The official launch for the invidis Digital Signage Software Compass was among the many questions and uncertainties that accompanied the future of the software market. The first presentation generated a lot of interest, soon all details of the new premium offer will be announced, which brings professional, independent orientation to the signage software market.

ME – the first insights from this software benchmarking and analysis exercise were released behind closed doors, for companies that have paid for work. It is a PILE of work, as much as it would be nice to make it free for all, like just about every other notable research done in tech, reports are financed by subscriptions and licenses.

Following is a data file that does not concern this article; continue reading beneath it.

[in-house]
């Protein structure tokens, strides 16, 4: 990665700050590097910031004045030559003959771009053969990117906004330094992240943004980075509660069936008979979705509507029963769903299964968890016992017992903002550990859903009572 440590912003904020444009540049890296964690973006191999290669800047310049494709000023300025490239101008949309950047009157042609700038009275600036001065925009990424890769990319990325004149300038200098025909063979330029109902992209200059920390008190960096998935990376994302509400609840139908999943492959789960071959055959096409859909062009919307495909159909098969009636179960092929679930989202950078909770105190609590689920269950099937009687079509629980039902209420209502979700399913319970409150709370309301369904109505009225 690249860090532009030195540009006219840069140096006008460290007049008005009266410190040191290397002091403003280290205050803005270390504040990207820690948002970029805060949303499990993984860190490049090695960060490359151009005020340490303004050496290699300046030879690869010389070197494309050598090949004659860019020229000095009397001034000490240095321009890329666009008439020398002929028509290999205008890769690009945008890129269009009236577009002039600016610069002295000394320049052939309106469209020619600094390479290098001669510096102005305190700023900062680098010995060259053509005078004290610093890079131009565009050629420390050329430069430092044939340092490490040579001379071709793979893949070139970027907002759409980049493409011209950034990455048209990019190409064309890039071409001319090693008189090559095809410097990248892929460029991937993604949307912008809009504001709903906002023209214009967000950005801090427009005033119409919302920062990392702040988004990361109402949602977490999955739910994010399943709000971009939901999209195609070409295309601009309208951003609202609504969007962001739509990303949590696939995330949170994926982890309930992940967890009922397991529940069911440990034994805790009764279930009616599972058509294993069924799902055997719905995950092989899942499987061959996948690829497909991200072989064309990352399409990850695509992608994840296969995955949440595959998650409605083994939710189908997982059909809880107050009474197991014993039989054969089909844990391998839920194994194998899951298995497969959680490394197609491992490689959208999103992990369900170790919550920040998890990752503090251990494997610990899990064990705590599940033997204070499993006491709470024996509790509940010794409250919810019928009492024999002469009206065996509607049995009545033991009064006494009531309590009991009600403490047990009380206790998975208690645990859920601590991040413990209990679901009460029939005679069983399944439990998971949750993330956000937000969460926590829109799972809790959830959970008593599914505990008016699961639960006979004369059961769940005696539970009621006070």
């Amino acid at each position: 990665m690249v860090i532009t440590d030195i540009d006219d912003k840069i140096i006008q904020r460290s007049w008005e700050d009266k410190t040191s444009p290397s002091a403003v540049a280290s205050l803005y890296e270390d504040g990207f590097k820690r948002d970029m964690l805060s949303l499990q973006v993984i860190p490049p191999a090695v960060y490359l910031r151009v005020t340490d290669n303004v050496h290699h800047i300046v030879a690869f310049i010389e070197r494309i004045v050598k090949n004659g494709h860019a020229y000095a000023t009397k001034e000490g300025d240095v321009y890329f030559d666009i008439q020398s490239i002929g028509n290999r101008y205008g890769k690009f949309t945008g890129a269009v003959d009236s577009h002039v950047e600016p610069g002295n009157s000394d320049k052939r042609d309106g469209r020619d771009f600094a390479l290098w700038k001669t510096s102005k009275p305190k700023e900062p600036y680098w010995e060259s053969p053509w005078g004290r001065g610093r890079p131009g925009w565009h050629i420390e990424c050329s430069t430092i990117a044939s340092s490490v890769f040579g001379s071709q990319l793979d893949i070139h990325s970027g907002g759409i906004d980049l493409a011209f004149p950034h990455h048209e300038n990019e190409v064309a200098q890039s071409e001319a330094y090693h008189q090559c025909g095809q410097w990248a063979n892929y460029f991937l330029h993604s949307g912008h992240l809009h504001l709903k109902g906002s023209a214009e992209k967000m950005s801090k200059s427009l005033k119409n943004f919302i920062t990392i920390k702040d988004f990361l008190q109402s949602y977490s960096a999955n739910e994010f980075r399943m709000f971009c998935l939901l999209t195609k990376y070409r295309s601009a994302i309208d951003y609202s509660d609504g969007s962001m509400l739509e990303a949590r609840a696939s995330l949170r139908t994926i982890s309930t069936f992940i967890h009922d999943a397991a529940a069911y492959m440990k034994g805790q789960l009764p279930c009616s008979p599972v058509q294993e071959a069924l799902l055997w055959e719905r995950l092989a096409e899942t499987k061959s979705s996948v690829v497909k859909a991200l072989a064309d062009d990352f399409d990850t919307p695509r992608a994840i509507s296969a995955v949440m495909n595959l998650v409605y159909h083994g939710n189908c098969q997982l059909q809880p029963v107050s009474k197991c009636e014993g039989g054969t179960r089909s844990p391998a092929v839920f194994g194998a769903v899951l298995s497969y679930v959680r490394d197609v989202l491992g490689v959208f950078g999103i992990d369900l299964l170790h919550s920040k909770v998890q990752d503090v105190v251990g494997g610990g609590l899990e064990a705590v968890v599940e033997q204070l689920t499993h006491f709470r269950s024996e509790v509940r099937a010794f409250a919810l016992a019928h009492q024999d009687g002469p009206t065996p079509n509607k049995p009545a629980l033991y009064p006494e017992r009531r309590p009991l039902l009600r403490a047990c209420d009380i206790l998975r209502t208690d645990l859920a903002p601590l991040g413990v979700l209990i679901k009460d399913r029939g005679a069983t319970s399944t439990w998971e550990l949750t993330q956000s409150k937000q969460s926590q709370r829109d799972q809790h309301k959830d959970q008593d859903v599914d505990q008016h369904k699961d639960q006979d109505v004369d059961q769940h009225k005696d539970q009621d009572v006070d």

I WAS promised a review in the coming weeks.

Green signage must be on the agenda

The theme of Green Signage took a large space with its own track. Since 2021, invidis has been working on the topic, and last year it picked up speed – which is why we also launched a detailed green signage handbook.

DSSE 2024 - Impressionen von Tag 1 (Foto: Maarten Schuth/invidis/ISE)

ME – That’s Tobias Lang of Lang AG on left. SUPER knowledgeable head of family-owned AV disty in Europe. Good guy to know.

Now there was an update, and it turned out that the industry needs to do more homework – in all areas. Not because little has been done, but because there is still much to be done. Joe Cotugno of Broadsign assessed the industry’s Green Signage efforts with “0.5 of 10. We have already done a lot, but we have to do much more.”

Retail Media, a legitimate hype

Also dedicated to the topic of DooH were dedicated to some panels, especially a big hype: Instore Retail Media. Digital signage integrators have a chance to look at business with retail media networks.

DSSE 2024 - Impressionen von Tag 2 (Foto: Maarten Schuth/invidis/ISE)